Thursday, November 1, 2012

Shokunin Kishitsu

More on making real things.

I follow Daniel Pink’s twitter feed, where he recently mentioned “the best 82-minute movie on mastery I’ve ever seen.” He pointed to a documentary about Jiro Ono, one of the world’s greatest sushi chefs. In a clip, Jiro mentions the term shokunin, that I recall from some other corner of my brain. A search leads to a 37signal’s Signal vs Noise (really good blog) post, that in turn points to another site’s (iA) post on Japanese aesthetics.

I don’t speak Japanese, but as far as a I can tell, Shokunin Kishitsu is more than just great technical skill (the 10,000 hours sort that Gladwell wrote about). It also is about a deep sense of purpose and pride in doing something as well as one can because that’s what the craft demands, not just because the client or customer requested it.

The respected Japanese woodworker Toshio Odate says:
“The Japanese word shokunin is defined by both Japanese and Japanese-English dictionaries as ‘craftsman’ or ‘artisan’, but such a literal description does not fully express the deeper meaning. The Japanese apprentice is taught that shokunin means not only having technical skill, but also implies an attitude and social consciousness. These qualities are encompassed in the word shokunin, but are seldom written down. … The shokunin demonstrates knowledge of tools and skills with them, the ability to create beauty and the capacity to work with incredible speed. … The shokunin has a social obligation to work his/her best for the general welfare of the people. This obligation is both spiritual and material, in that no matter what it is, the shokunin’s responsibility is to fulfill the requirement.”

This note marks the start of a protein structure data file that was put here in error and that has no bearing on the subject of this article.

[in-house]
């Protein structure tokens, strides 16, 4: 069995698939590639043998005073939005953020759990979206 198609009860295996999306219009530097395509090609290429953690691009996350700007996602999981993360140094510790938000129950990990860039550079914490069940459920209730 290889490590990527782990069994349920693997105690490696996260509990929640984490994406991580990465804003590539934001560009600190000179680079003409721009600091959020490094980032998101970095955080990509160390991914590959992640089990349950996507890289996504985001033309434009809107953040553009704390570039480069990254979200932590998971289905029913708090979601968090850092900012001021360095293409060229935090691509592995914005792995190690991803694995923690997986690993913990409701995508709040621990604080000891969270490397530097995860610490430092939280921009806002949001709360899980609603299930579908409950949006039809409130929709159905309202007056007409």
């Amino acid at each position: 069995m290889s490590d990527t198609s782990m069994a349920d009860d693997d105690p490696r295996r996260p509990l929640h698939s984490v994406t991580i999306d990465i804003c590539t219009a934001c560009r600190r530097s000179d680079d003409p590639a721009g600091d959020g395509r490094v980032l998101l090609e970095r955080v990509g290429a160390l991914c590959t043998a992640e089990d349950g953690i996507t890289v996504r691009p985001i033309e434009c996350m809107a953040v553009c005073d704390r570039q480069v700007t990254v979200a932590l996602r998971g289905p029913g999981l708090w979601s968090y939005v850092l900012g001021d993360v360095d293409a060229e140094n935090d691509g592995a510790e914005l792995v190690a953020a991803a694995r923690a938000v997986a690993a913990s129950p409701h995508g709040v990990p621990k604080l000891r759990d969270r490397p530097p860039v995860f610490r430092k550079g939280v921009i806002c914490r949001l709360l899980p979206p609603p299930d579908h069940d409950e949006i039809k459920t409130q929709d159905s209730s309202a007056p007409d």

This can be challenging for some folks to understand. For some, they haven’t done the 10,000 hours. They may be young, or impatient, or young and impatient. I trust that will work itself out. More problematic are those that lack an actual craft or don’t recognize there is an actual craft to what they do. Such are the awful presentations we all suffer through. If you don’t know a better way, and those around you don’t value a better way, why would anyone expect things to change?

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